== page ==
What a bold, optimistic experiment our nation and government is. So idealistic. So wise about the dynamics of Power. So against autocratic rule. It was designed and created by men (what might have been if women were in the room!) who had just rebelled against their former country and they needed to create a new nation.
I thought about this as I left the house to vote at the local school on Tuesday. It was pouring down rain, the lines were long, and the system unable to handle it with ease. I didn’t mind the difficulty. Our vote is not a casual happening. It is the moment that power is dispersed across our country. It seemed right that it took some work, discomfort and endurance to use my power. I saw people I knew who I was aware would not vote as I would. And it felt grand. Profound. We can disagree about our vote and have a nice conversation in line. That’s our premise.
While in the Peace Corps, I was in Panama City., Panama. The US had just had an election. My then, husband and I were watching the Inauguration of Nixon in a doctor’s office waiting room. The Star Spangled Banner was playing. There were five Panamanians in the room with us. All were quiet. Then a Panamanian man asked why we were not standing for our national Anthem. He went on to say that it was a miracle to see a transition of power without violence. We jumped up, hands over our hearts, glad the anthem was long enough to allow us a moment of pride rather than what the shame or indifference the Panamanians perceived. It took a foreigner to give us a kick in the pants to make us more aware.
After voting, on Tuesday, I went to the Mall to the Apple Store with my husband. I ended up with three hours on my hands while the sick computer was backed-up. I have low Mall tolerance. I wandered and poked about. I was still thinking about voting and wearing my “I voted” sticker proudly.
I didn’t see anyone else with a sticker. I began to ask people about voting. It started out casually. I ended up talking with young women clerks who looked to be in their early mid- twenties. None had voted and none were going to. All were good at helping me in the store—nice and competent. I only asked one question; “Did you vote?”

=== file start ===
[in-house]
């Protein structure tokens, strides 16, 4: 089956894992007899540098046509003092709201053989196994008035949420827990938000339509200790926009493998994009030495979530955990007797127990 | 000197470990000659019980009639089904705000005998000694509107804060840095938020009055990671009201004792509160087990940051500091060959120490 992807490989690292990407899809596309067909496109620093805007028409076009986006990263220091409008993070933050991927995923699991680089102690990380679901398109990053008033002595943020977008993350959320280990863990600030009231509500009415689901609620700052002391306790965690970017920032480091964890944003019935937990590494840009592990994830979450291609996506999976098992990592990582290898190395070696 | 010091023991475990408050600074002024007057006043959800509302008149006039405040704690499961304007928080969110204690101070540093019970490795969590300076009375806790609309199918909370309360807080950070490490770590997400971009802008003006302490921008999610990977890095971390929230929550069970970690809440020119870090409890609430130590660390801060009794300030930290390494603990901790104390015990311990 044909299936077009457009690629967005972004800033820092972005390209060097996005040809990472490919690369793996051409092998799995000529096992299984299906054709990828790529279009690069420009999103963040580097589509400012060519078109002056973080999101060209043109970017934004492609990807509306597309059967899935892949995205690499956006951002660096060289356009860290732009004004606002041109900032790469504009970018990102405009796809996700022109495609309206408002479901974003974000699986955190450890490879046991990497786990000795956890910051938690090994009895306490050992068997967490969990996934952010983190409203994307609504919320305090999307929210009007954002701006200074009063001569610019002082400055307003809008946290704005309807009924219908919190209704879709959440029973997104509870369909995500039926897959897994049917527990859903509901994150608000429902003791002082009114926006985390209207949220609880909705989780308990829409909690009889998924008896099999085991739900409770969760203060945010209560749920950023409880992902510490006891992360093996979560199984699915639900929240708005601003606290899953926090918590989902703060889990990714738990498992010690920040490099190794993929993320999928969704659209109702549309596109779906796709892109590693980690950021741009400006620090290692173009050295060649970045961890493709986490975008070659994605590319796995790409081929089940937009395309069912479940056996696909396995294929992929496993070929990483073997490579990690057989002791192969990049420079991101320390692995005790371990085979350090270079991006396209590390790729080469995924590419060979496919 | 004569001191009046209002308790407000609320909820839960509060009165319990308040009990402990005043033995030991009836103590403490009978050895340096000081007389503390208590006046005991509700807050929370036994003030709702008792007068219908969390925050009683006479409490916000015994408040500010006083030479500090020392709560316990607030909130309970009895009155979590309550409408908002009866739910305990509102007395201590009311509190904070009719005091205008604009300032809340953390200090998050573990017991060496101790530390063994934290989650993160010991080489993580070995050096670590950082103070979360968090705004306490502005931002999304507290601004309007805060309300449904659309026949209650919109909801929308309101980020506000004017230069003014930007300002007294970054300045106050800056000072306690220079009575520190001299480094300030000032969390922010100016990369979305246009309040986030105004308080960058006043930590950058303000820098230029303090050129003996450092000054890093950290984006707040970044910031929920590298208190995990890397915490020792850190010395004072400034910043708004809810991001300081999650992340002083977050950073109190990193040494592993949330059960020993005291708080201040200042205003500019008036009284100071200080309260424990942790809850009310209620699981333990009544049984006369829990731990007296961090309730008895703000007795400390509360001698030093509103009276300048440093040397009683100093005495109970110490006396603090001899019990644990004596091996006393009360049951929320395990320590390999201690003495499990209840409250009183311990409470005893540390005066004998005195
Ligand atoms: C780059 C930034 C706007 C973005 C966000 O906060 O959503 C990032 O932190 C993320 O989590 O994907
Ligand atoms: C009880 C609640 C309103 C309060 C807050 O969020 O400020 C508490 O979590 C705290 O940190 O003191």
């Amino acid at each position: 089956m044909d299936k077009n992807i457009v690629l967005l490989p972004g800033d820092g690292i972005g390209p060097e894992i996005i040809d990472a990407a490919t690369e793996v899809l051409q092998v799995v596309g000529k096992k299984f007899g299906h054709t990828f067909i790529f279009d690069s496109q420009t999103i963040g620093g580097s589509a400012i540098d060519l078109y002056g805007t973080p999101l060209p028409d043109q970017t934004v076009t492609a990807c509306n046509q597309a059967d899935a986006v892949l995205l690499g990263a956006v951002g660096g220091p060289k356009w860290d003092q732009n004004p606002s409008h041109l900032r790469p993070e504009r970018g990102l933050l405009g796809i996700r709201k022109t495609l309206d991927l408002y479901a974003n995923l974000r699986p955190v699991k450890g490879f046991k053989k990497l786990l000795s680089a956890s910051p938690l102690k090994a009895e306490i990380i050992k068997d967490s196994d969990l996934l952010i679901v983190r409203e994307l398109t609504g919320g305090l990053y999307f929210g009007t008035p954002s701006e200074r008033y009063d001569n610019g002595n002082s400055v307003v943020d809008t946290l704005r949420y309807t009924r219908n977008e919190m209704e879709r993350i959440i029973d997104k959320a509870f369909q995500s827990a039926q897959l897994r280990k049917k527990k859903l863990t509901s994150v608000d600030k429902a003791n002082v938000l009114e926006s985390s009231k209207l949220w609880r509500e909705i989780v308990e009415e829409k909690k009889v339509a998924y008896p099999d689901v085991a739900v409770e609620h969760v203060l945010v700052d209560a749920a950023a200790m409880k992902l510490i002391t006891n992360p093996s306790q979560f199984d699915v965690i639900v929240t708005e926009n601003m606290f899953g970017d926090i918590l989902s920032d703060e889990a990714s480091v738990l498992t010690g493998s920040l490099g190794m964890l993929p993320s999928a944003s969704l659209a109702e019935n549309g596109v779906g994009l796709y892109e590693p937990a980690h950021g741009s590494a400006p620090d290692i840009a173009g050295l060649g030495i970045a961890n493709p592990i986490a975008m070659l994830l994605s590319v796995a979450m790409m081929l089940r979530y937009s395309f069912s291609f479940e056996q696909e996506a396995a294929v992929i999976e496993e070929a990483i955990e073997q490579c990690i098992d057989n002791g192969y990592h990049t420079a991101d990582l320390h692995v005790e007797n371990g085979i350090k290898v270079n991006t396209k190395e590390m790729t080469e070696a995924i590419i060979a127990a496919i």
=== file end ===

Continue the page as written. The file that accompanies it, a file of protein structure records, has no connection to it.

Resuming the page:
Here are direct quotes from my tiny sample:
—No I didn’t vote. Would have had to wake up too early. After work I have to get to my kids daycare
—My husband talks just like Trump, so it doesn’t bother me
—They are all crooks so why vote?
—I don’t get paid enough to be able to vote
—My break isn’t long enough and I don’t know where to go anyway
—I never have voted. Neither do my mom and dad
—All I know is school is out and I had to pay a sitter more than I make
—This isn’t for President, right?
—I don’t know the people so I shouldn’t vote
—My boyfriend did
—Is this Oprah’s thing?
—Won’t matter to Trump
—I know I should but it takes so long
—I would, but I support Trump
I think of Veteran’s Day and lives lost to protect Democracy and I want to go back to the Mall and give the young ladies the kick in the pants awareness I got in Panama. Then I’ll give a kick to schools that don’t teach where Democracy came from and how fragile it can be and why it is worth fighting for. Next I’ll boot our election process that makes it difficult for people to vote.
Last I’ll give a kick in the shins to every politician who messes with elections, who doesn’t respect or understand a fair fight, and doesn’t understand that our democratic process is what creates our unique value in the world. It needs to be valued, protected and modernized.